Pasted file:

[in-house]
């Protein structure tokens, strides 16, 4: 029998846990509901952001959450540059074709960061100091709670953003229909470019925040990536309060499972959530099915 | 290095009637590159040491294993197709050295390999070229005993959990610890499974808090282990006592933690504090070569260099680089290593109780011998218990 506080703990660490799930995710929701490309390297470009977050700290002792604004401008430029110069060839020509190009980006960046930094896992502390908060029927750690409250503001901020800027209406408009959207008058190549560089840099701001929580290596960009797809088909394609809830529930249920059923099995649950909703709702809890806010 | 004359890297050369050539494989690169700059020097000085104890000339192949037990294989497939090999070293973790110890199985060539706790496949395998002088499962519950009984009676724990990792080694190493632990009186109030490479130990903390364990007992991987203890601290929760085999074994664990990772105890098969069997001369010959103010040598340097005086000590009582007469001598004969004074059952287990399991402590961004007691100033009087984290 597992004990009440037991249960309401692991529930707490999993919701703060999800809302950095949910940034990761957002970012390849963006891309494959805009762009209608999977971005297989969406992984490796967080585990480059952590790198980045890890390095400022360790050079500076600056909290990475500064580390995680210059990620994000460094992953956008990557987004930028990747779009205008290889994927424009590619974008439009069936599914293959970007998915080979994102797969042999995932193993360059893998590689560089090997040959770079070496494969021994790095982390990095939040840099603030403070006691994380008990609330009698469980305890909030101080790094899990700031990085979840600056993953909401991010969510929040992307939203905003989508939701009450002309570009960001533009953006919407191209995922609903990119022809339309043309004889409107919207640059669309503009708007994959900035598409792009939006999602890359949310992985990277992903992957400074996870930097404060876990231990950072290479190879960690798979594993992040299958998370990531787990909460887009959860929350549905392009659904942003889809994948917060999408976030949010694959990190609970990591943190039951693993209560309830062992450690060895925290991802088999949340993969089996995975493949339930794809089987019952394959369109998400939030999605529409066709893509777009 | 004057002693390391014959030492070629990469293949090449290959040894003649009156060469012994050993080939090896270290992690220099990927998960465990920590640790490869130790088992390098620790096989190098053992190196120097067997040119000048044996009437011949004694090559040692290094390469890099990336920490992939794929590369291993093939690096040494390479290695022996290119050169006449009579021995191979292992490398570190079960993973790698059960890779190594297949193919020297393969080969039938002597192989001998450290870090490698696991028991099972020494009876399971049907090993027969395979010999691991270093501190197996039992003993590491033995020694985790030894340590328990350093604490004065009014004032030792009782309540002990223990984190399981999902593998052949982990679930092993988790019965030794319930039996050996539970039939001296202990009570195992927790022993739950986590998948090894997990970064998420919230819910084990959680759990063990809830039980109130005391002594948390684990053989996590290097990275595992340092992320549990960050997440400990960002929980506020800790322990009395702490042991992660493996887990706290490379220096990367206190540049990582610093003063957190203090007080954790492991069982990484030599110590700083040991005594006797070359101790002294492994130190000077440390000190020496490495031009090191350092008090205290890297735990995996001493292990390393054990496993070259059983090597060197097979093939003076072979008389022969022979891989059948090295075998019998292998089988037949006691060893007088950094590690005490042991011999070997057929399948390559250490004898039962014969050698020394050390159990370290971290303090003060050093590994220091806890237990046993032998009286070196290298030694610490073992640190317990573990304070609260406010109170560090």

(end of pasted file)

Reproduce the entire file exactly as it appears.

[in-house]
């Protein structure tokens, strides 16, 4: 029998846990509901952001959450540059074709960061100091709670953003229909470019925040990536309060499972959530099915 | 290095009637590159040491294993197709050295390999070229005993959990610890499974808090282990006592933690504090070569260099680089290593109780011998218990 506080703990660490799930995710929701490309390297470009977050700290002792604004401008430029110069060839020509190009980006960046930094896992502390908060029927750690409250503001901020800027209406408009959207008058190549560089840099701001929580290596960009797809088909394609809830529930249920059923099995649950909703709702809890806010 | 004359890297050369050539494989690169700059020097000085104890000339192949037990294989497939090999070293973790110890199985060539706790496949395998002088499962519950009984009676724990990792080694190493632990009186109030490479130990903390364990007992991987203890601290929760085999074994664990990772105890098969069997001369010959103010040598340097005086000590009582007469001598004969004074059952287990399991402590961004007691100033009087984290 597992004990009440037991249960309401692991529930707490999993919701703060999800809302950095949910940034990761957002970012390849963006891309494959805009762009209608999977971005297989969406992984490796967080585990480059952590790198980045890890390095400022360790050079500076600056909290990475500064580390995680210059990620994000460094992953956008990557987004930028990747779009205008290889994927424009590619974008439009069936599914293959970007998915080979994102797969042999995932193993360059893998590689560089090997040959770079070496494969021994790095982390990095939040840099603030403070006691994380008990609330009698469980305890909030101080790094899990700031990085979840600056993953909401991010969510929040992307939203905003989508939701009450002309570009960001533009953006919407191209995922609903990119022809339309043309004889409107919207640059669309503009708007994959900035598409792009939006999602890359949310992985990277992903992957400074996870930097404060876990231990950072290479190879960690798979594993992040299958998370990531787990909460887009959860929350549905392009659904942003889809994948917060999408976030949010694959990190609970990591943190039951693993209560309830062992450690060895925290991802088999949340993969089996995975493949339930794809089987019952394959369109998400939030999605529409066709893509777009 | 004057002693390391014959030492070629990469293949090449290959040894003649009156060469012994050993080939090896270290992690220099990927998960465990920590640790490869130790088992390098620790096989190098053992190196120097067997040119000048044996009437011949004694090559040692290094390469890099990336920490992939794929590369291993093939690096040494390479290695022996290119050169006449009579021995191979292992490398570190079960993973790698059960890779190594297949193919020297393969080969039938002597192989001998450290870090490698696991028991099972020494009876399971049907090993027969395979010999691991270093501190197996039992003993590491033995020694985790030894340590328990350093604490004065009014004032030792009782309540002990223990984190399981999902593998052949982990679930092993988790019965030794319930039996050996539970039939001296202990009570195992927790022993739950986590998948090894997990970064998420919230819910084990959680759990063990809830039980109130005391002594948390684990053989996590290097990275595992340092992320549990960050997440400990960002929980506020800790322990009395702490042991992660493996887990706290490379220096990367206190540049990582610093003063957190203090007080954790492991069982990484030599110590700083040991005594006797070359101790002294492994130190000077440390000190020496490495031009090191350092008090205290890297735990995996001493292990390393054990496993070259059983090597060197097979093939003076072979008389022969022979891989059948090295075998019998292998089988037949006691060893007088950094590690005490042991011999070997057929399948390559250490004898039962014969050698020394050390159990370290971290303090003060050093590994220091806890237990046993032998009286070196290298030694610490073992640190317990573990304070609260406010109170560090």